Lactobacillus and Leuconostoc. Bacteria produce
    lactic acid, acetic acid, carbon dioxide, alcohol
    and other substances.

  • Pickles cucumbers in brine fermented by
    Leuconostoc or Pediococcus spp. Later add
    vinegar, spices and sometimes sugar, and usually
  • Olives Leuconostoc and Lactobacillus

Bacteria in spices
Organic Solvent Production
  • Microbes can produce hundreds of different
    chemicals, but many manufactured more
    economically by chemical synthesis. This may
    change as oil prices rise, especially if the
    microbes are genetically engineered to increase
  • Microbes used in part of production of ethanol,
    acetone and butanol e.g. thermophilic clostridia
    and Zymomonas being used in alcohol production.
  • Clostridium acetobutylicum produces butanol and
    acetone when grown on starch. (Butanol used in
    making brake fluid, resins and petrol additives
    acetone used as solvent).

Production of Organic Acids
  • Acetic acid made by several species e.g.
    thermophiles can make it from cellulose and
    others can make it from hydrogen and carbon
    dioxide. Used in manufacture of rubber,
    plastics, fabrics, insecticides, photographic
    materials, dyes and pharmaceuticals. Also made by
    Acetobacter from ethanol in food industry.
  • Lactic acid made by Lactobacillus delbrueckii
    from glucose and used in foods, textiles,
    plastics and electroplating.

Production of Antibiotics
  • About 100 antibiotics manufactured in large
    quantities since first production of penicillin
    in 1940s. Improve yields by using mutated
    strains and improving fermentation
  • procedures e.g. strain that once produced 60 mg
    of penicillin per litre of culture now makes 20
  • Many antibiotics now are semi-synthetic i.e. made
    partly by microbes and modified by chemists.
  • Made by fungi and bacteria (esp. Streptomyces

Amino Acid Supplements
Of the 20 amino acids in proteins, 8 cannot be
synthesised by most animals and must therefore be
obtained in the diet (i.e. essential amino
acids). Lysine and methionine are present in
only small amounts in grains, and are therefore
added to animal feed, and sold as supplements for
human consumption. Methionine made synthetically
  • Lysine made by an overproducing mutant strain of
    Corynebacterium glutamicum which lacks feedback
  • Glutamic acid used as food flavouring -
    monosodium glutamate. Made by C. glutamicum
    mutant which makes high yields of glutamic acid
    (as offshoot of TCA cycle) and which can excrete
    the amino acid from the cell when grown in media
    which results in a leaky cytoplasmic membrane.

Other Products
  • Polysaccharides e.g.
  • xantham gum produced from Xanthomonas campestris
    and used in foods for its pseudoplasticity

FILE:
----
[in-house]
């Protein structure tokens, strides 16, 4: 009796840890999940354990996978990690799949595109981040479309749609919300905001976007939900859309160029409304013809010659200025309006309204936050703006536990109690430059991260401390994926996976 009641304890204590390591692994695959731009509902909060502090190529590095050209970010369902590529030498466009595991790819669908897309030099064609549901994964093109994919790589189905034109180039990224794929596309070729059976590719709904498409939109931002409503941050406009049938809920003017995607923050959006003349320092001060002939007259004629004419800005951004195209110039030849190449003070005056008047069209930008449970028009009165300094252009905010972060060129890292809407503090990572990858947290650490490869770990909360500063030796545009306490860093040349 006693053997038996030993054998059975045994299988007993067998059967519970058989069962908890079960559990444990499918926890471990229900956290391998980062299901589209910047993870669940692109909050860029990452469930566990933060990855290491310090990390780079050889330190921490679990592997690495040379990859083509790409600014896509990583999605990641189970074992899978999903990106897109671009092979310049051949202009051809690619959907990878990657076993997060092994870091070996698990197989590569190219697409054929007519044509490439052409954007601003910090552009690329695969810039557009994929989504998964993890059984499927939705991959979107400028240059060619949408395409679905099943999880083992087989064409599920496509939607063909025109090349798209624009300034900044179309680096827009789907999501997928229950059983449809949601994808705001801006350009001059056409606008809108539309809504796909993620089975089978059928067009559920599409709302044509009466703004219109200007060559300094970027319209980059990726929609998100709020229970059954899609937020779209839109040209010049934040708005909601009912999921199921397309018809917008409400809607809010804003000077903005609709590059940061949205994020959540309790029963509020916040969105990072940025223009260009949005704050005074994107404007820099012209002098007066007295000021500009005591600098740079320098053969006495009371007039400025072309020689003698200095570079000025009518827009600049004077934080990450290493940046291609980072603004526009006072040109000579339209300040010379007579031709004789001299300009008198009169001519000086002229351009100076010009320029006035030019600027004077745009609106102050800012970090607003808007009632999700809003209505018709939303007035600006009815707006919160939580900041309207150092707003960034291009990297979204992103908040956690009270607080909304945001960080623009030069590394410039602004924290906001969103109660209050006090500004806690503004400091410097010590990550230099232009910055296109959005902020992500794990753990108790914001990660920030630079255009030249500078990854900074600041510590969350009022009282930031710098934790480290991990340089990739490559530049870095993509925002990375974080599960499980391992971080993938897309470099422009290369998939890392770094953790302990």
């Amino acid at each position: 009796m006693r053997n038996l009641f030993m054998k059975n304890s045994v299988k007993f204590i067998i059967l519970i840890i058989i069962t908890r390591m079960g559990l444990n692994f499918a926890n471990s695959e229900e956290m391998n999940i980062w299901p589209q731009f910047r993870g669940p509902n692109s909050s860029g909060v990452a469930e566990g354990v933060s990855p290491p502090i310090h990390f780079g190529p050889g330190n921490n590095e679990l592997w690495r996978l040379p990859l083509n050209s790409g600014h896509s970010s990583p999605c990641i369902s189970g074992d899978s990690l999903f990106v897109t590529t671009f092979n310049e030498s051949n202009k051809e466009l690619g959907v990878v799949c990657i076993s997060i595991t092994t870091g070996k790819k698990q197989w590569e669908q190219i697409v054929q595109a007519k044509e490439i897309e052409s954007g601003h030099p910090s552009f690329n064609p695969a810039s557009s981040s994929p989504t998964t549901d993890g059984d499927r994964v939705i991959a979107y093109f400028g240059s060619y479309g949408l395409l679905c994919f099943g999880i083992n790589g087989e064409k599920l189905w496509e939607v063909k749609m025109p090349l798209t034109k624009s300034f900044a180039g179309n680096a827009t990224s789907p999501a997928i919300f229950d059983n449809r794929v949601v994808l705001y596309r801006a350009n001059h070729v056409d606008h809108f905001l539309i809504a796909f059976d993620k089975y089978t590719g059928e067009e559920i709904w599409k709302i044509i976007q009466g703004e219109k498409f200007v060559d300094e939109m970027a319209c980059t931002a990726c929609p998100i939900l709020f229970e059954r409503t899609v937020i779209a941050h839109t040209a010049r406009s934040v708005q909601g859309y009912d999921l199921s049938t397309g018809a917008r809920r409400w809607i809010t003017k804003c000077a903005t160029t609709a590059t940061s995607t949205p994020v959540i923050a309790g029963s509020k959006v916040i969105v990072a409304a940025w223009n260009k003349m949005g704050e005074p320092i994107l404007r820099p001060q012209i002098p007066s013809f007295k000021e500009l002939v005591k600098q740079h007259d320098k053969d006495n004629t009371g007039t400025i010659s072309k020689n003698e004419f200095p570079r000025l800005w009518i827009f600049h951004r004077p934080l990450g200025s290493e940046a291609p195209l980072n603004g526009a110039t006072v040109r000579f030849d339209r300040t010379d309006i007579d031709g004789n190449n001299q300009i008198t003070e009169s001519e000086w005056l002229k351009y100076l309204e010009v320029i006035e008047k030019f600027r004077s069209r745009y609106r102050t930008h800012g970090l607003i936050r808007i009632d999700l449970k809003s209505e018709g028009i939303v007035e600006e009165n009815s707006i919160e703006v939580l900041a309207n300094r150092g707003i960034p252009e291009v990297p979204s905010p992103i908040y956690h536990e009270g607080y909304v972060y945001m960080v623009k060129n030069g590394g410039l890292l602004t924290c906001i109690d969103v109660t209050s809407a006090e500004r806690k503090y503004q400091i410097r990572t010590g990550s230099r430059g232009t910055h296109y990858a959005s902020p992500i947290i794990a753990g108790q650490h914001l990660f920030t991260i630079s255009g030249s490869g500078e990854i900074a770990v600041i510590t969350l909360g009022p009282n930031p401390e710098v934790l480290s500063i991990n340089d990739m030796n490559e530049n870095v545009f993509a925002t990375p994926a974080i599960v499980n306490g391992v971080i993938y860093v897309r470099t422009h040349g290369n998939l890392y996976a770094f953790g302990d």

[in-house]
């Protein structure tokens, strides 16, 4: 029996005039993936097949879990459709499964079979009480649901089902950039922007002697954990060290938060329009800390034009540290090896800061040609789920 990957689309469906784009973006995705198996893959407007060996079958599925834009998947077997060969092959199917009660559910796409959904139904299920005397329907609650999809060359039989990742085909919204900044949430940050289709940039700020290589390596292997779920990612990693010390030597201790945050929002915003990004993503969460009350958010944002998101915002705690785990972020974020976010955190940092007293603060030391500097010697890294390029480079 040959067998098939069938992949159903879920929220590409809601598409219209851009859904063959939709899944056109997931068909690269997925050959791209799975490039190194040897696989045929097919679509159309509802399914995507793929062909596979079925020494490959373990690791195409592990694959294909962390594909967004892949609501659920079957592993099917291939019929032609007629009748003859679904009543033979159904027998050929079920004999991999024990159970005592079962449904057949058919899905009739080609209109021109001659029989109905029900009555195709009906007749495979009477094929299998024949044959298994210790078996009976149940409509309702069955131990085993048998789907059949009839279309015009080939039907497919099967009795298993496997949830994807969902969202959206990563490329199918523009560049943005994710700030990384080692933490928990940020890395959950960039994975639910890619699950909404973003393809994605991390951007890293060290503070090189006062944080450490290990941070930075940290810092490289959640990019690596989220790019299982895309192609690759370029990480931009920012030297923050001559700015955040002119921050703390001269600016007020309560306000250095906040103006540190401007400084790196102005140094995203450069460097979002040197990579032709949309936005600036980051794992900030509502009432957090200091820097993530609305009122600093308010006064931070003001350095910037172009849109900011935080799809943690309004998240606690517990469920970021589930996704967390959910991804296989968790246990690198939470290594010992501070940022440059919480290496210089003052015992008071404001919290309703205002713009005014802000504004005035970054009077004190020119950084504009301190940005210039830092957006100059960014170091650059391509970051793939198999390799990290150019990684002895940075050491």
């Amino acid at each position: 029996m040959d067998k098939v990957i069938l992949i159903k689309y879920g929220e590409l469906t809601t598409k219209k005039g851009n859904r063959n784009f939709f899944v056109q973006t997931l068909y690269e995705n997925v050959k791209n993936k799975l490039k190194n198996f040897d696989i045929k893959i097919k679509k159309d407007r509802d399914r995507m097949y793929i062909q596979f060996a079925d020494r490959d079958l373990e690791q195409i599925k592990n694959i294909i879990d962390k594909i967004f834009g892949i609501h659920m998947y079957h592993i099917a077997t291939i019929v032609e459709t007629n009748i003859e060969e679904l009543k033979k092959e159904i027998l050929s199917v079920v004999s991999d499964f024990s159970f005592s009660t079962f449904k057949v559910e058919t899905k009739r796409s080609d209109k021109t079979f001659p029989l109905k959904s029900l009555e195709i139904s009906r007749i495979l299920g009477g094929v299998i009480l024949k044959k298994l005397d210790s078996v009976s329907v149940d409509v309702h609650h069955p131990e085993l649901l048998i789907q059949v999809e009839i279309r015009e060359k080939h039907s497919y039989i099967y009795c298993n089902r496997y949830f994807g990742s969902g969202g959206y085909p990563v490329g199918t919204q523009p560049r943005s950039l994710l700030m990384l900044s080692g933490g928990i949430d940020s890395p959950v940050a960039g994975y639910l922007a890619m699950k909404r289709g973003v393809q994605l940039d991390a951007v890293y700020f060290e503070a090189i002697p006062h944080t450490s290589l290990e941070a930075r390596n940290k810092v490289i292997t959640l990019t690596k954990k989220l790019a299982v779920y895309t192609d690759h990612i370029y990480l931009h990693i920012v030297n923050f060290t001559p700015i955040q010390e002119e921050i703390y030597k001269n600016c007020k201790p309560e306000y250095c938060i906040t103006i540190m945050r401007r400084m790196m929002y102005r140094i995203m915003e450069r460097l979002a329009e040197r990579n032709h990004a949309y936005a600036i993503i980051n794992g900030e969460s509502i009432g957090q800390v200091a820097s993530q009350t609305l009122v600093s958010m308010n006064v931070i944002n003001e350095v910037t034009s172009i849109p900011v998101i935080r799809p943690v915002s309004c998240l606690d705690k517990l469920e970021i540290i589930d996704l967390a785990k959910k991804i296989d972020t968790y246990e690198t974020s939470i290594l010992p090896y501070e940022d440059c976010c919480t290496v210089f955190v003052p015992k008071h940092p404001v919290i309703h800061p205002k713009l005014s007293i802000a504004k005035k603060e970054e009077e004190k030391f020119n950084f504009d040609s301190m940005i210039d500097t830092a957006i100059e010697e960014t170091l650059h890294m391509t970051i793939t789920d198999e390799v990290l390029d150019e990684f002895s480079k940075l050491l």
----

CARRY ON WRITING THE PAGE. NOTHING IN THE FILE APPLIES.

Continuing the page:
• dextran made by Leuconostoc spp.used in medicine.
  • Vitamins e.g.
  • vitamin B12 and
  • riboflavin

Bacteria in Agriculture
  • Pest Control
  • Bacillus thuringiensis Photorhabdus and
    Xenorhabdus spp. and their nematode symbionts
    used to kill insect pests. Organism may be
    applied directly or insecticidal toxin gene may
    be engineered into the plant.

Recombiniant DNA Technology
  • Human genes cloned into E. coli and yeast to
    produce insulin, growth hormone, interferons.
  • Vaccines made by cloning genes coding for
    antigenic surface proteins from pathogens into E.
    coli and yeast.

Plants can be genetically engineered with useful
genes placed on the Ti plasmid of Agrobacterium
tumefaciens, which integrates part of its DNA
into the chromosome of infected plants. The
plasmid is engineered so that it can no longer
cause the crown gall disease tumors. Genes
engineered into plants include those for
herbicide resistance, pest resistance, shelf life
  • Pseudomonas syringae -ice-minus bacteria -
    recombinant strains cant make proteins which act
    as nuclei for ice crystal formation. Use to
    colonise surface of plants to replace normal
    bacterial flora. Allows plants to survive brief
    freezing at -3oC.

Microbial Mining
  • Microbes can be used to extract minerals from
    less concentrated ores.
  • Copper, zinc, iron, lead and uranium found as
    sulphide minerals.
  • Thiobacillus ferrooxidans is a chemoautotroph
    which oxidises the sulphur in copper or iron
    sulphide with a resultant release of pure copper
    or iron. This process is even more rapid in
    presence of T. thiooxidans as well.

  • Bioremediation - the use of microbes to detoxify
    chemical wastes. Examples
  • Arochlor 1260 is one of the most toxic of the
    polychlorinated biphenyl compounds, and three
    strains of microbes have been found which
    deactivate it.
  • Other organisms have been found to detoxify
    cyanide and dioxin and to degrade oil spills. A
    genetically modified bacterium can degrade Agent
  • Research ongoing on microorganisms found in waste
    dumps, but little genetic characterisation as
    yet, so genetic modification limited so far.